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US Muslim Boxer Wins Right to Compete in Hijab

OAKDALE – An American Muslim teenager from Oakdale, Minnesota, will be the first athlete to fight while wearing hijab in a sanctioned American boxing event after USA Boxing, the sport’s national governing body, decided to lift its ban on the outfit.

“I was shocked. I thought it was a prank at first,” Amaiya Zafar, 16-year-old high school junior, told NBC News on Sunday, April 23.

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“Boxing is about to get a whole lot better because they’re being inclusive of a whole group of people who couldn’t compete before.”

The Center on American-Islamic Relations, which announced the rule change, said USA Boxing will formally adopt its new religious exemption rule in June, but is granting a waiver to Zafar.

Zafar has been waiting nearly two years for an official fight since first seeking a rule change in 2015.

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She was barred at the last minute from a November 20 bout at the Sugar Bert Boxing National Championships in Kissimmee, Florida.

USA Boxing officials say that boxers must wear only a sleeveless jersey and shorts, so everyone has a clear view of fighters’ arms and legs.

“It’s my sport. I’m the one who puts in the work everyday,” she said.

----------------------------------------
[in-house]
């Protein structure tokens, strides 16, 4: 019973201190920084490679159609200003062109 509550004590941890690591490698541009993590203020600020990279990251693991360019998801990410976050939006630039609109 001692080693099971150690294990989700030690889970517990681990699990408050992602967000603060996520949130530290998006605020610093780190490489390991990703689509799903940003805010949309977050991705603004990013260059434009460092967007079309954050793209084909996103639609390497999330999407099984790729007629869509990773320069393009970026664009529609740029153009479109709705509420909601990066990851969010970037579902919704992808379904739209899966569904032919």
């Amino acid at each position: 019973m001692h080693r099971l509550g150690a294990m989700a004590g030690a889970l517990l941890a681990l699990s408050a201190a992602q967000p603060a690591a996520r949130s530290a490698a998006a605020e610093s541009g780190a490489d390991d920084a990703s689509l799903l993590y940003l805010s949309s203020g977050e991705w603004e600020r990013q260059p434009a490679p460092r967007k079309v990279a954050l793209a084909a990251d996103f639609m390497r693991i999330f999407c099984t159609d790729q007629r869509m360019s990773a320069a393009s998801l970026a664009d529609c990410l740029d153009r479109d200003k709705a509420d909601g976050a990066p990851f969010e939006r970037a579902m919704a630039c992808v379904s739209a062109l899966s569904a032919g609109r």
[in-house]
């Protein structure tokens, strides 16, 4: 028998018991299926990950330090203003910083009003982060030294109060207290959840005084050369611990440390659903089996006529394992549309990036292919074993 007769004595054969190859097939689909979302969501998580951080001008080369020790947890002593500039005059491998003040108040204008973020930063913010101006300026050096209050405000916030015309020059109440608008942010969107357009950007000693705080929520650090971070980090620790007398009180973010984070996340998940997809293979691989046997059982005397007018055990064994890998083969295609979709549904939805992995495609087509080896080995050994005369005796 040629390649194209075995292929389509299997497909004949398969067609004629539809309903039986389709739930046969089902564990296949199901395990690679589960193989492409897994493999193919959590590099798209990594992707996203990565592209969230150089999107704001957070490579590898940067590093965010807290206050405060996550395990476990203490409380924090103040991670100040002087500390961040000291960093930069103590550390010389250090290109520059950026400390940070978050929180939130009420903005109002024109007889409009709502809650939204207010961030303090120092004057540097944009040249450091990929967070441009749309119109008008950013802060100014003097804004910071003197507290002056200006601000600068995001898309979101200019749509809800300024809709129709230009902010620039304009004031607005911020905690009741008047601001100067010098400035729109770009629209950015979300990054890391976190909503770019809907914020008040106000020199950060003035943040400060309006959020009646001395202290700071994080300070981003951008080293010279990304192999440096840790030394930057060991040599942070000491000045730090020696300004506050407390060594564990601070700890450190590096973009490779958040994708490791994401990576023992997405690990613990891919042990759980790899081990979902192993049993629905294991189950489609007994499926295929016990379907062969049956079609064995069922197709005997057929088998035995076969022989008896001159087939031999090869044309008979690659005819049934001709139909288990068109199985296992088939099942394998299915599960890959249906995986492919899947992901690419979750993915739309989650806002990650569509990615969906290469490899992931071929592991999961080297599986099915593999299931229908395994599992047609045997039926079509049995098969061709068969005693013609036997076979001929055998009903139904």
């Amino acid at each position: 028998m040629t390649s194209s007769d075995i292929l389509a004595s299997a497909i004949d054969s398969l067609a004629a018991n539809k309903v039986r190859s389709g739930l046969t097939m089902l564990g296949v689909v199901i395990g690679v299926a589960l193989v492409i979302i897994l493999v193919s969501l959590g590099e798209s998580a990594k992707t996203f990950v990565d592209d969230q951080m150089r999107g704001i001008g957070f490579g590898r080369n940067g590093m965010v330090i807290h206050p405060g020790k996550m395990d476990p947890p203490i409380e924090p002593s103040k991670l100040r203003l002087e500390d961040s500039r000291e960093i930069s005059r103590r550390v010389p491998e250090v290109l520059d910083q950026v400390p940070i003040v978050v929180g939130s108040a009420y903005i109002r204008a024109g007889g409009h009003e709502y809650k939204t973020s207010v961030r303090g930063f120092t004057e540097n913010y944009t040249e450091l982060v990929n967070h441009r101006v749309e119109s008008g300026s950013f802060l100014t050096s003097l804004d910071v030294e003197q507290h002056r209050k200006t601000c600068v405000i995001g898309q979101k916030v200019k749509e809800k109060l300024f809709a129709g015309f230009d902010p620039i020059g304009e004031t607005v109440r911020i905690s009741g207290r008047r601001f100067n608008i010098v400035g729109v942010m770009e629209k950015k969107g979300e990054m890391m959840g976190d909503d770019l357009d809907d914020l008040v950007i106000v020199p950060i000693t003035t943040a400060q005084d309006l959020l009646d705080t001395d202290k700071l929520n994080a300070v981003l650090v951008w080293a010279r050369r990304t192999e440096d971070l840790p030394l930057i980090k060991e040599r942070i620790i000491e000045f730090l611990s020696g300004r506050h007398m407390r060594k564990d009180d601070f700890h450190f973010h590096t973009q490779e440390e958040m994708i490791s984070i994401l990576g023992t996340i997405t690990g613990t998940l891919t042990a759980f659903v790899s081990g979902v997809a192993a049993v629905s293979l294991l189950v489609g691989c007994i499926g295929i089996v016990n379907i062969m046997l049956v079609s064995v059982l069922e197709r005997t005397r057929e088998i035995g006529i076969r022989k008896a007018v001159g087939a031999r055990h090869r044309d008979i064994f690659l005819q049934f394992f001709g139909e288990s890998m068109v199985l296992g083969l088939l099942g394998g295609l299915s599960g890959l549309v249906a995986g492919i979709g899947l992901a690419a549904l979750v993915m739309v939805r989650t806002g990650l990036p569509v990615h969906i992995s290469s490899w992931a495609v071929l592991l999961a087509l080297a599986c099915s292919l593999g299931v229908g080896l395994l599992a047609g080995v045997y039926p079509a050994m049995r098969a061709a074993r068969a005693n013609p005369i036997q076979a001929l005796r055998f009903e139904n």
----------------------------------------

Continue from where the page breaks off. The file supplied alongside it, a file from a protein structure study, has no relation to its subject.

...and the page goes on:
“The rule wasn’t made to discriminate against me, but it was and they weren’t fixing it. But I appreciate the work [USA Boxing] put in to change it.”

Under the new regulation, CAIR said that “a request for religions exemption must be made for each event in which the boxer wishes to participate.”

In a statement, CAIR cheered Zafar’s victory as a “step forward in the continuing struggle for religious freedom in our state and nation.”

The challenges facing the young Muslim boxer are not over, as she will have to overcome the International Boxing Association’s ban on hijabs.

Zafar won’t be able to compete in the 2020 Tokyo Olympics without changes to the world governing body’s uniform guidelines.

Mara Gubuan, co-founder of Muslim female athlete advocacy organization Shirzanan, is hopeful that the change will come soon.

“The exemption issued by USA Boxing is a significant advancement for observant Muslim females,” Gubuan told NBC News.

“I trust the [the international governing body] will reinforce this act of inclusion by modifying their rule as well.”